Medical Coding Certificate Courses and Requirements→
MassBay Health Sciences | Medical Coding | Information →
NOTE: The Medical Coding curriculum is being revised AY22-23. We are restructuring the Medical Coding curriculum for admissions in Fall 2023. The new curriculum will be available online in April 2023.
What Medical Coders Do
Medical Coding Professionals organize and manage health information data. These individuals transform written descriptions of disease, injuries, and procedures into numerical designations. They use various classification systems to code and categorize patient information for insurance reimbursement purposes, for databases and registries, and to maintain patients’ medical and treatment histories. These numerical medical codes provide accuracy and clarity for health care reimbursement, which is vital for the success and stability of the health care provider. Medical Coders code each medical diagnosis and procedure and may communicate with physicians to clarify diagnoses or obtain additional information. This information is then used for clinical decisions, reimbursement of insurance claims, and indexing statistics and research.
Why Medical Coders are Important in Healthcare
Vast amounts of medical information pass through every hospital, medical facility, and medical practice daily. The Medical Coding Specialist is responsible for translating and sequencing this medical documentation into formal standardized, numerical codes for diagnoses and procedures. The Medical Coding Specialist works closely with healthcare providers to ensure the accuracy of the translation. Medical coding is a vital behind-the-scenes activity that supports the billing process and quality patient care. Coders may help prevent delays in patient billing and provider payment.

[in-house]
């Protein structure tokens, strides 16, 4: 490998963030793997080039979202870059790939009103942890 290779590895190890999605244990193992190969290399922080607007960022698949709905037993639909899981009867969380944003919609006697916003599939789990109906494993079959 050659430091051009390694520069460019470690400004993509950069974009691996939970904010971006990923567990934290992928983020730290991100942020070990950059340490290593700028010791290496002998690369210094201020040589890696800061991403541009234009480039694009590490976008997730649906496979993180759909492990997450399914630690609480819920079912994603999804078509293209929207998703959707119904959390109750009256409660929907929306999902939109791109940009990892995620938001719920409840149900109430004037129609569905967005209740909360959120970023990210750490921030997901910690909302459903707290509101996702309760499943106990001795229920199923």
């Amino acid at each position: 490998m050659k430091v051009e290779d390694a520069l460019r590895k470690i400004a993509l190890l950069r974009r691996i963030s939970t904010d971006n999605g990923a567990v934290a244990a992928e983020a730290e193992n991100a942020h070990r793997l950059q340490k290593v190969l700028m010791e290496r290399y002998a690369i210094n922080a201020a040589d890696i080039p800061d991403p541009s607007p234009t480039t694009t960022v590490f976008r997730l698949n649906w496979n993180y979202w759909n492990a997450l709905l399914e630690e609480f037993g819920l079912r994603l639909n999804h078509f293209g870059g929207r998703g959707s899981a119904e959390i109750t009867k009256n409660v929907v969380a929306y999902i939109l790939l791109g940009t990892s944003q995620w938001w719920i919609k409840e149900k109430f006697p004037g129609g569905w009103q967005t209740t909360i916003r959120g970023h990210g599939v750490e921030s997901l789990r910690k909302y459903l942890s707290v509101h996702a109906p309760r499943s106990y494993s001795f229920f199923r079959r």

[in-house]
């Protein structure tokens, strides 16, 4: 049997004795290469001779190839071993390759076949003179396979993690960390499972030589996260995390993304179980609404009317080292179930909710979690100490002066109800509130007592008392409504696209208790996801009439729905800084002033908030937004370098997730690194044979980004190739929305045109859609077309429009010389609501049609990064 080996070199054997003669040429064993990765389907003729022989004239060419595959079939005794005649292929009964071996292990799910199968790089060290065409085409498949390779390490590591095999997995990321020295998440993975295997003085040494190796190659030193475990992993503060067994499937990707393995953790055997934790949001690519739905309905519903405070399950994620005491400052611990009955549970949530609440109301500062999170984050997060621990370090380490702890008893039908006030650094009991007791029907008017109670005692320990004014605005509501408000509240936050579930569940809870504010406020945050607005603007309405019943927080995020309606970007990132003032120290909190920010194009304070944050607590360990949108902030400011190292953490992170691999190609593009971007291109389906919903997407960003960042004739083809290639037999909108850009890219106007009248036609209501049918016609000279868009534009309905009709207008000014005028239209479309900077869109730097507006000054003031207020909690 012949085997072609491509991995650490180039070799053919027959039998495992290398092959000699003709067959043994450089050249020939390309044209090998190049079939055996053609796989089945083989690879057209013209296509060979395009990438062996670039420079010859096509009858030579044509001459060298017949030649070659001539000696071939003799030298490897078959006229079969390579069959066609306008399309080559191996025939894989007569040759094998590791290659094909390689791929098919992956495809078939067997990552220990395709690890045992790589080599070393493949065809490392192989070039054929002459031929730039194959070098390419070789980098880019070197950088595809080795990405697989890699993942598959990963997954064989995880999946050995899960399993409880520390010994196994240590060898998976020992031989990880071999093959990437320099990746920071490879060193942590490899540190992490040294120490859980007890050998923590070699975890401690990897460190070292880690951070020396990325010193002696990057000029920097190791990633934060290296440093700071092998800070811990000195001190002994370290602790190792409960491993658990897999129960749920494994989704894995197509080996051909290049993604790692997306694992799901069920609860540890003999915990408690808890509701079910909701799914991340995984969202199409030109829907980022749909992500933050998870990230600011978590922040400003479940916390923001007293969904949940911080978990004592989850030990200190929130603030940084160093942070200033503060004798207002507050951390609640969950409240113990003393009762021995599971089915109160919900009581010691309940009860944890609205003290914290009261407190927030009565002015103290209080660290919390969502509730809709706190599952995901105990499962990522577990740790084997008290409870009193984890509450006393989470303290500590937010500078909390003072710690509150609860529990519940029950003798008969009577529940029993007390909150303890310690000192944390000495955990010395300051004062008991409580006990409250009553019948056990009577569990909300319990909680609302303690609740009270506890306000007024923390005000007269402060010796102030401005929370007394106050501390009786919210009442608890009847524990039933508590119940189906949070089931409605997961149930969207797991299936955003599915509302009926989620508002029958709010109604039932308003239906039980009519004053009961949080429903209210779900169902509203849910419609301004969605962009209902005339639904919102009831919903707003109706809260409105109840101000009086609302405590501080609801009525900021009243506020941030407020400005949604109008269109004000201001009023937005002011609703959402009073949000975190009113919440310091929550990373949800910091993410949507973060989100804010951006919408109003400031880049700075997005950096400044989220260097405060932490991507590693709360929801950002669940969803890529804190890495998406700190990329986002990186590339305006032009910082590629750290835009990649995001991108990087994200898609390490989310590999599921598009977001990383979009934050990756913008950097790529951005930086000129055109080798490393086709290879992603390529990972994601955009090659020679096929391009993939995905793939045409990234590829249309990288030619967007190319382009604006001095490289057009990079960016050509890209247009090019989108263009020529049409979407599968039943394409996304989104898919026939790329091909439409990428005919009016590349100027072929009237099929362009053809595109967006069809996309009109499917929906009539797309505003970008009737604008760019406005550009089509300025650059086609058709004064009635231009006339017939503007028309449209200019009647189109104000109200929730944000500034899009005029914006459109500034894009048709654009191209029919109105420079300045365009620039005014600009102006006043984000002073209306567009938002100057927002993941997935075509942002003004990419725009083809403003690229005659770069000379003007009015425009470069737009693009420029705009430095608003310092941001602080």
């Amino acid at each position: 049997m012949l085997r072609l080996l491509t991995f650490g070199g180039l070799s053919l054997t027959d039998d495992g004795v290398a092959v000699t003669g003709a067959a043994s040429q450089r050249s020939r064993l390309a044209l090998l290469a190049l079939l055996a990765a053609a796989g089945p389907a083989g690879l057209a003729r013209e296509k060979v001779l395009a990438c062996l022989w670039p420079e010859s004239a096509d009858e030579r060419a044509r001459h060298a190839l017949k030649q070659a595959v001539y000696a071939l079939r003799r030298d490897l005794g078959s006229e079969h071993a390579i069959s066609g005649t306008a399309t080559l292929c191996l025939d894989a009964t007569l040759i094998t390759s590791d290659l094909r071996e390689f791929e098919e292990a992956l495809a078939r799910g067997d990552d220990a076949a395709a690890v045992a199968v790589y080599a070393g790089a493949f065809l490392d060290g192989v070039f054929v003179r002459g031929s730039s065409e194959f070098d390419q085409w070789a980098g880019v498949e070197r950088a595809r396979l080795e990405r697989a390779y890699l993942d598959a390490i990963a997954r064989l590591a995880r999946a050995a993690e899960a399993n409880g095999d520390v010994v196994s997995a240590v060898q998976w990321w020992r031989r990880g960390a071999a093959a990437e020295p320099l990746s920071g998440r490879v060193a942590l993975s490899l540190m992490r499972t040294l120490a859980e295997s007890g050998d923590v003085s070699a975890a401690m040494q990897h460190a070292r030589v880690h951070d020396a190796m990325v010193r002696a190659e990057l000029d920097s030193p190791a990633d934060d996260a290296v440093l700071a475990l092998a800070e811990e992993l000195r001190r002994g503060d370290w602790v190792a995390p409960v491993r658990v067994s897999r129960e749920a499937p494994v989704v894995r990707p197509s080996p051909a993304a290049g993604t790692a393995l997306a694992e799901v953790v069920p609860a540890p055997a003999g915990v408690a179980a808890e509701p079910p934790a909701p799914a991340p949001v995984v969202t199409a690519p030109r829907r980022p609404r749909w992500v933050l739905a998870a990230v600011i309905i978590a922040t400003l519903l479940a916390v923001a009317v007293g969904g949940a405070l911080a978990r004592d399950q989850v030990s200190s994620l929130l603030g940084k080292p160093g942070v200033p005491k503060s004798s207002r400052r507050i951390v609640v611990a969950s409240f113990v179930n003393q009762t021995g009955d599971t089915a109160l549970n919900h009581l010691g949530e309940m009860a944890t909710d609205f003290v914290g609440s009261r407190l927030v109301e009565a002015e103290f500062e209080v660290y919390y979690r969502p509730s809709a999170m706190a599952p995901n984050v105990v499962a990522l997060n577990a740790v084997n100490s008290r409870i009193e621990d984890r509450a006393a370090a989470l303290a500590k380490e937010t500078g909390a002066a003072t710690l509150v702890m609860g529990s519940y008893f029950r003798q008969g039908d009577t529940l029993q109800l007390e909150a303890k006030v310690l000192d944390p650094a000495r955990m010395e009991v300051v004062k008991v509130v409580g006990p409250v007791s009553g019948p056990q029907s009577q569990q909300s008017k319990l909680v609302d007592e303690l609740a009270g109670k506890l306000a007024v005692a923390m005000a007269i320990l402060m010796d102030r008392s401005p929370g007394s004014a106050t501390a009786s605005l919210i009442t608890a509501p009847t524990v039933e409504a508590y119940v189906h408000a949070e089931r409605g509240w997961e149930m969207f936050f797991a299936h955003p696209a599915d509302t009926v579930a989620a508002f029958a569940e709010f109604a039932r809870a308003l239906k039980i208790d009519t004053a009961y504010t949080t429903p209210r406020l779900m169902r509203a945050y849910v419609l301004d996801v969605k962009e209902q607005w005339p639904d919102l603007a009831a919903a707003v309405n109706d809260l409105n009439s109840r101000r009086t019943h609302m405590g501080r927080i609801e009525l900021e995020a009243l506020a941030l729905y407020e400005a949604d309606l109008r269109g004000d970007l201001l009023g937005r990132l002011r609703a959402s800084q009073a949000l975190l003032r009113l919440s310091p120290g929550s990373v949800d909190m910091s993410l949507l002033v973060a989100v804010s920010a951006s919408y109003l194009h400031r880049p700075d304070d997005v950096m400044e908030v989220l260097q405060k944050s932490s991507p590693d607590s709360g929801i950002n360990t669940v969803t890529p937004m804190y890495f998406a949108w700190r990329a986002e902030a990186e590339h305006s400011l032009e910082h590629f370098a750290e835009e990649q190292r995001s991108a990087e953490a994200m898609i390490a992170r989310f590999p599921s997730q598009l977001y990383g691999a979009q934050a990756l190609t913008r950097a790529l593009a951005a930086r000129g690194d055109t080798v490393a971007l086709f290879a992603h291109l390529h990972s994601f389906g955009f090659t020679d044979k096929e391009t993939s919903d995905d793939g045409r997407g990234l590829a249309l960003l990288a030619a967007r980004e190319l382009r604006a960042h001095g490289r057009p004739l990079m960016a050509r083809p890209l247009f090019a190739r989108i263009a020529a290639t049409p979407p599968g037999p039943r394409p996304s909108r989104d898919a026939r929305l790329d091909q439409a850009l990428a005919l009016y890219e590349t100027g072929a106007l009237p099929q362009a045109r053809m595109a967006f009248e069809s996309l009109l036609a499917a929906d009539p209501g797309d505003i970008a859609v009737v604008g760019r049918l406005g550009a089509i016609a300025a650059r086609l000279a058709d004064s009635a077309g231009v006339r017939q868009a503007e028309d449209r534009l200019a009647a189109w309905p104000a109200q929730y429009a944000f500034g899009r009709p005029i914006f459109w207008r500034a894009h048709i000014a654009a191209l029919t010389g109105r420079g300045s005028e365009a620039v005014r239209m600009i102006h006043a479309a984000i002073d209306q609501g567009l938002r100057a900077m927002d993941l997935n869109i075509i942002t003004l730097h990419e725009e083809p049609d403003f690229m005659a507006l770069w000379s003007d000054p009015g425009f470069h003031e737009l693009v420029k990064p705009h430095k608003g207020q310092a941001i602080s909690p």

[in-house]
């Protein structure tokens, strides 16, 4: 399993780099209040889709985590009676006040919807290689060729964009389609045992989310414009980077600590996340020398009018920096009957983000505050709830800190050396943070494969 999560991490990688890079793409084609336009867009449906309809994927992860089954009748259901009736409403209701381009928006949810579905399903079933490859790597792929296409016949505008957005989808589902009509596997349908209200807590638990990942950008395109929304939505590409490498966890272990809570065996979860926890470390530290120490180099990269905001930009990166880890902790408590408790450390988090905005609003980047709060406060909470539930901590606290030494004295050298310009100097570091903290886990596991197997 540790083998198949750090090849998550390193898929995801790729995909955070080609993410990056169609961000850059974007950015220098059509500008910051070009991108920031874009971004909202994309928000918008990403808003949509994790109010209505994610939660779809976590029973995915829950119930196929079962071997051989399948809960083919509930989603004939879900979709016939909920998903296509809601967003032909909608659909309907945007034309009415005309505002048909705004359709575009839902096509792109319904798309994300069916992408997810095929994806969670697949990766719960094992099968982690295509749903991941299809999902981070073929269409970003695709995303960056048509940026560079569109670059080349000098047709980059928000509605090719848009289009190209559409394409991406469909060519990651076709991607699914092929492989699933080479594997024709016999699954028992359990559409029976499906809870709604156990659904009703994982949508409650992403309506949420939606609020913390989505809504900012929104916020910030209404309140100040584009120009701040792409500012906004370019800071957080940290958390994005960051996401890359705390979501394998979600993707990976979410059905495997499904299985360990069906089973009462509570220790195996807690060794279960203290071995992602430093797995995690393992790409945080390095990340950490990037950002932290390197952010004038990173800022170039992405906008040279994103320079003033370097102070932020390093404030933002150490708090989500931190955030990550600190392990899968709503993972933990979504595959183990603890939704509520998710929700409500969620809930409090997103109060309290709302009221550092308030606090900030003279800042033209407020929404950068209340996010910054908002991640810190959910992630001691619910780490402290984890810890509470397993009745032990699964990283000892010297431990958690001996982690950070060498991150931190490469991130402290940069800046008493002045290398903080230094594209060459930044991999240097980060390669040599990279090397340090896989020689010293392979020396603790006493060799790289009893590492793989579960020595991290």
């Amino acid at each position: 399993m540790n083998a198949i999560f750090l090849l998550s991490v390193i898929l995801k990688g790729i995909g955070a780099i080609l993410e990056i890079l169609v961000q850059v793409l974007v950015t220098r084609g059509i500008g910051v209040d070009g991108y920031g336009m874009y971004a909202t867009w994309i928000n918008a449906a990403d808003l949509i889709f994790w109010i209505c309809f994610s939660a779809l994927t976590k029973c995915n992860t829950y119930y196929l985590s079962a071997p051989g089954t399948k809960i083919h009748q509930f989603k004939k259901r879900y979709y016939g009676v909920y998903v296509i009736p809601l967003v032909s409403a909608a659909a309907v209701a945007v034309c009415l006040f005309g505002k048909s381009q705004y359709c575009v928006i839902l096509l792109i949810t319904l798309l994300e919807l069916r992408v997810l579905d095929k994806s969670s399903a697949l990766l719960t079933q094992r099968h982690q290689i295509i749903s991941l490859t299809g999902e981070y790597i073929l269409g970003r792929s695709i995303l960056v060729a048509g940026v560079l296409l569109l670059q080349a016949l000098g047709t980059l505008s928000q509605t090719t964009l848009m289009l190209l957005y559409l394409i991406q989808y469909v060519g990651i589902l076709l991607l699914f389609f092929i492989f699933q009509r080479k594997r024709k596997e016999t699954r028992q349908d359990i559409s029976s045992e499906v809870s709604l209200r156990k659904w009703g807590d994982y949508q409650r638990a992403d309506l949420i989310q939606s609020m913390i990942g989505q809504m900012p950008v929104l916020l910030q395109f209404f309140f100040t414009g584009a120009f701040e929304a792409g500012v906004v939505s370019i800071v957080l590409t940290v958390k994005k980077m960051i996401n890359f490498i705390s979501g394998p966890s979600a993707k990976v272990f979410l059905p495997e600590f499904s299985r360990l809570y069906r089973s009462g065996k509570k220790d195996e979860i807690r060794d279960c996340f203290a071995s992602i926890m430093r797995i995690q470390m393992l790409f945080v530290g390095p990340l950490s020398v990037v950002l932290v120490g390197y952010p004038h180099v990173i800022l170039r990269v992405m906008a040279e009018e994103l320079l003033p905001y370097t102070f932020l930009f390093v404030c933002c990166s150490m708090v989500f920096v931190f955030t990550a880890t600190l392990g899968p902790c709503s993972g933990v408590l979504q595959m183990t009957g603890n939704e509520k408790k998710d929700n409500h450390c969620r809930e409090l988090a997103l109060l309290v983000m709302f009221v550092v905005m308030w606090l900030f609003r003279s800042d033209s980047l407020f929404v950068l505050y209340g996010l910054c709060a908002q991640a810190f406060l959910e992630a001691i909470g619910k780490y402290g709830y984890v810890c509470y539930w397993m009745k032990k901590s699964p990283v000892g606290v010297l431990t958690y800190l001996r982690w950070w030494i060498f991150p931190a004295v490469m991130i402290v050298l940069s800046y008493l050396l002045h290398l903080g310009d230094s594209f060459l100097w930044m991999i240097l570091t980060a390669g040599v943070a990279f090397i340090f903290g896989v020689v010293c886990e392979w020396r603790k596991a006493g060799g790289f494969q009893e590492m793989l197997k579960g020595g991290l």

What is MassBay’s Medical Coding Program?
This program is designed to prepare the student for entry level placement for medical records coding, in either an inpatient or outpatient setting. It offers training in medical terminology; inpatient and outpatient medical office administrative practice; pathophysiology and pharmacology for medical coding; medical records management; ICD-CM, CPT-4 and HCPCS coding; coding regulatory issues; medical legal and ethical issues; computer usage and medical data entry; and insurance and billing practices. It is appropriate for entry-level job candidates, as well as for those wishing to build on a current skill base in order to make a career change.
Upon completion of the Medical Coding Certificate, the student will be able to:
- Review health records for completeness and accuracy.
- Identify components of appropriate and adequate documentation of health care.
- Code, classify and index diagnosis and procedures for the purposes of reimbursement.
- Abstract information from patient records to complete a claim properly.
Graduates of the Medical Coding program will:
- Accurately code diagnoses and procedures in a variety of healthcare settings using currently accepted coding systems;
- Differentiate among the different reimbursement methodologies;
- Interpret health data content to support the assignment of correct medical codes and for reimbursement;
- Follow health information requirements and standards;
- Apply computer technology in the completion of health information processes;
- Model professional behavior and ethics in a diverse population;
- Comply with established legal and ethical standards of health information practice;
- Communicate effectively using appropriate terminology;
- Connect coding concepts to anatomy and pathophysiology.
Important Qualities/Attributes of a Medical Coder: